We have noted here and here, that August 12 would be a big day in the Clean Water Act rule litigation. Yesterday, Judge Wood, in the Southern District of Georgia, held a hearing on the preliminary injunction motion filed by 11 states opposing the rule. Unfortunately, she did not decide the motion yesterday but promised to do so by August 28 when the new “waters of the United States” rule takes effect. She is waiting to see if the multi-district panel issues a decision on whether and where to consolidate the ten district court cases before she decides whether to enjoin or stay the rule.
According to our colleagues who attended the hearing, Judge Wood was not impressed with the government’s argument that the new rule was merely a clarification of Clean Water Act jurisdiction and had no real impact on the ground. If that were the case, she queried, why would the government oppose staying the rule until the legal challenges have all been heard? Apparently, the government responded the new rule was eagerly awaited by the farming community because “of all the new farming exemptions” the rule provides. Given the overwhelming opposition to the rule by farming groups, including our own clients, this argument had to have been offered “tongue-in-cheek.”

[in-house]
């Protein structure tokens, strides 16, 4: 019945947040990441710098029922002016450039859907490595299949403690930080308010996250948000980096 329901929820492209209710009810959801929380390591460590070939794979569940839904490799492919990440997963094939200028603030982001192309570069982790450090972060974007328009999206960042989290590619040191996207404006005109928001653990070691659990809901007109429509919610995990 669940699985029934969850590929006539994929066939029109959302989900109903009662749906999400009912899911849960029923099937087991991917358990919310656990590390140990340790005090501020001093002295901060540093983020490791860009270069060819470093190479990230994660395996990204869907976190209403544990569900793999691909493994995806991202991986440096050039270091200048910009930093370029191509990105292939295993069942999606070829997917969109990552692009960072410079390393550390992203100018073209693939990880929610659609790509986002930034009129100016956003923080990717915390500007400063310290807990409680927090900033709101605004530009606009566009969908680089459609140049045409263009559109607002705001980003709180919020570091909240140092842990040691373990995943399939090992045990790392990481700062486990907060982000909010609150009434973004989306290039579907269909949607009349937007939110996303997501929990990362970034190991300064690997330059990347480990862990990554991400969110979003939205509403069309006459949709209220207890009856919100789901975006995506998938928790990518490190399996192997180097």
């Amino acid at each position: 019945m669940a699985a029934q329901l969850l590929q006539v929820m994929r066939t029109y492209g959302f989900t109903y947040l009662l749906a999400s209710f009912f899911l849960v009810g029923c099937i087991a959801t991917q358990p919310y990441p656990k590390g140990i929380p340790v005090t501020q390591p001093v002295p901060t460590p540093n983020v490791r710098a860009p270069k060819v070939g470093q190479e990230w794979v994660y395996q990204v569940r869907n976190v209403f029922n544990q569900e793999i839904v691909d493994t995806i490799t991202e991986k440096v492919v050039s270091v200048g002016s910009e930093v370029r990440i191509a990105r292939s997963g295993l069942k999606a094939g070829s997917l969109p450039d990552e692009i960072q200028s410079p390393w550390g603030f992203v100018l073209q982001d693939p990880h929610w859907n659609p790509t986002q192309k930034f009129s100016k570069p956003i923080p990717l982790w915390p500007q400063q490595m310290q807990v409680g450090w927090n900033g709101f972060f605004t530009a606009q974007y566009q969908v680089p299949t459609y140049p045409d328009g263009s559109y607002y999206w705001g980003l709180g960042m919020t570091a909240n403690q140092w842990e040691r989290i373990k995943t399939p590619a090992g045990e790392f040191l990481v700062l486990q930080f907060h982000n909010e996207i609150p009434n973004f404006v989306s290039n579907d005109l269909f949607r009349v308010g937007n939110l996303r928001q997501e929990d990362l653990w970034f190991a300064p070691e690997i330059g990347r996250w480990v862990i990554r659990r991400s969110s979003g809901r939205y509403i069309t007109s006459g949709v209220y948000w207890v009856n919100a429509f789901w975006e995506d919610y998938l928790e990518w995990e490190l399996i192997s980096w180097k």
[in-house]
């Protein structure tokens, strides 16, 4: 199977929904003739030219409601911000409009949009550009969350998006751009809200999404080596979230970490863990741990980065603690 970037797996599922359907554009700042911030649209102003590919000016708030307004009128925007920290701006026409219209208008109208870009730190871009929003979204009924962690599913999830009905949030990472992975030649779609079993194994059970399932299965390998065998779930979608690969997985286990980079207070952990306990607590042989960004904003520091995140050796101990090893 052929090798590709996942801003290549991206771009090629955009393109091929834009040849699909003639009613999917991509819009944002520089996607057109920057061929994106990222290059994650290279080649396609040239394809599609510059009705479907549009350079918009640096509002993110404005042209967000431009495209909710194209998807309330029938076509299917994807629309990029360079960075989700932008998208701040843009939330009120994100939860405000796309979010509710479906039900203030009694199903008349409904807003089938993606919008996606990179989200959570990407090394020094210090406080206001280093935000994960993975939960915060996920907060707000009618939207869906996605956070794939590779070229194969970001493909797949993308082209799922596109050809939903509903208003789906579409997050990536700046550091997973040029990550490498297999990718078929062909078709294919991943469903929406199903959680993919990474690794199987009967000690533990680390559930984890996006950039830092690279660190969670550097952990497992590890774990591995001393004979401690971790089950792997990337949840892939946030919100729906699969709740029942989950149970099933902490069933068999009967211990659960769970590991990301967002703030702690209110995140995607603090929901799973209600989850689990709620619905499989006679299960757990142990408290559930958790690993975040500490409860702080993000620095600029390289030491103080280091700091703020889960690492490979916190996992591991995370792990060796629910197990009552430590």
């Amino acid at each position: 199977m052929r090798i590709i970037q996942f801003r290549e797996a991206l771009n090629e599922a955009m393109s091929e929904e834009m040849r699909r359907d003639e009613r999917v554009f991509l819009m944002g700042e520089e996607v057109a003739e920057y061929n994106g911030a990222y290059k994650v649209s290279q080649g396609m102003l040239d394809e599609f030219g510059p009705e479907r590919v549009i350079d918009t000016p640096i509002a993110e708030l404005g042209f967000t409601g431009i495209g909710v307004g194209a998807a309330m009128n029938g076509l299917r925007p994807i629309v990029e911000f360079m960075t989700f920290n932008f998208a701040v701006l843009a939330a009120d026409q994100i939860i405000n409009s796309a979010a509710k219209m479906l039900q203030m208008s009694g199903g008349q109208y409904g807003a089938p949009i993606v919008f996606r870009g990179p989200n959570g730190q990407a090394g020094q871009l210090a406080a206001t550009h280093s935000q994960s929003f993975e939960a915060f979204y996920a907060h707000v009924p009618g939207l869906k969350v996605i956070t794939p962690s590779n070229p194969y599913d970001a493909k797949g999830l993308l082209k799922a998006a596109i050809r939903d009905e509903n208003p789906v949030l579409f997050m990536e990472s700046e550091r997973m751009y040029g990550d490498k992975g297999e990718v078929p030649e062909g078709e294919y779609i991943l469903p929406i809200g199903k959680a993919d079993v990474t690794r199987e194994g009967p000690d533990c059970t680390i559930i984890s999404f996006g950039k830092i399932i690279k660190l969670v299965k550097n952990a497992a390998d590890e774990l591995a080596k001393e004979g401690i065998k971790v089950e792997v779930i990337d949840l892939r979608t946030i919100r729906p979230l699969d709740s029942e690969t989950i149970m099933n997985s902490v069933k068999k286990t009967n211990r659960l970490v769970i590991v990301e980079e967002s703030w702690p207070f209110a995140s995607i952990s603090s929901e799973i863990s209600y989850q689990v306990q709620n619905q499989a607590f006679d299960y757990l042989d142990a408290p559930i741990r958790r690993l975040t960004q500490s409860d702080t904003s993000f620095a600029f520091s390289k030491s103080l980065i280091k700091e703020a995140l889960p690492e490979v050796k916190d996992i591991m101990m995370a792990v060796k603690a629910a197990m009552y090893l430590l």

In the meantime, the 70 plaintiffs who are challenging the rule are preparing their oppositions to the government’s motion to consolidate the district court cases in the D.C. District Court. Now that Judge Wood has heard the injunction motion and considered the briefs, she is familiar with the issues and we believe she is the most obvious candidate to hear the consolidated cases.